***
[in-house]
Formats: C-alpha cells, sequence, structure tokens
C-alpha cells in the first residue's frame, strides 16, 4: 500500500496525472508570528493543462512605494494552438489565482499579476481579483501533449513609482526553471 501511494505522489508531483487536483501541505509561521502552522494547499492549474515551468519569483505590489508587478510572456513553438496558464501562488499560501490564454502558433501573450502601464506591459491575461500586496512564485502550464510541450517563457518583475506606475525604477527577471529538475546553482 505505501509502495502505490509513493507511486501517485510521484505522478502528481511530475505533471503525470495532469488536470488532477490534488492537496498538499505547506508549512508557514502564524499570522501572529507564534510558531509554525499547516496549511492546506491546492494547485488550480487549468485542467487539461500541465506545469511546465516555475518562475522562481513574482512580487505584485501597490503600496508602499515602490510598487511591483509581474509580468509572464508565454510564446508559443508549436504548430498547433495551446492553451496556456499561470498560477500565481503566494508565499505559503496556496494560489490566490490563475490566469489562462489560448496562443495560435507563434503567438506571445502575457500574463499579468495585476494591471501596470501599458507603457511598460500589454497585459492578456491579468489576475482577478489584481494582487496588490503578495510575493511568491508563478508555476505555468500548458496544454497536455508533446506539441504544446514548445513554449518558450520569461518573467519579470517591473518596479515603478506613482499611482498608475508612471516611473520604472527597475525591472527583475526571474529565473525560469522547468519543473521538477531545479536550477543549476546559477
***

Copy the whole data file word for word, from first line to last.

[in-house]
Formats: C-alpha cells, sequence, structure tokens
C-alpha cells in the first residue's frame, strides 16, 4: 500500500496525472508570528493543462512605494494552438489565482499579476481579483501533449513609482526553471 501511494505522489508531483487536483501541505509561521502552522494547499492549474515551468519569483505590489508587478510572456513553438496558464501562488499560501490564454502558433501573450502601464506591459491575461500586496512564485502550464510541450517563457518583475506606475525604477527577471529538475546553482 505505501509502495502505490509513493507511486501517485510521484505522478502528481511530475505533471503525470495532469488536470488532477490534488492537496498538499505547506508549512508557514502564524499570522501572529507564534510558531509554525499547516496549511492546506491546492494547485488550480487549468485542467487539461500541465506545469511546465516555475518562475522562481513574482512580487505584485501597490503600496508602499515602490510598487511591483509581474509580468509572464508565454510564446508559443508549436504548430498547433495551446492553451496556456499561470498560477500565481503566494508565499505559503496556496494560489490566490490563475490566469489562462489560448496562443495560435507563434503567438506571445502575457500574463499579468495585476494591471501596470501599458507603457511598460500589454497585459492578456491579468489576475482577478489584481494582487496588490503578495510575493511568491508563478508555476505555468500548458496544454497536455508533446506539441504544446514548445513554449518558450520569461518573467519579470517591473518596479515603478506613482499611482498608475508612471516611473520604472527597475525591472527583475526571474529565473525560469522547468519543473521538477531545479536550477543549476546559477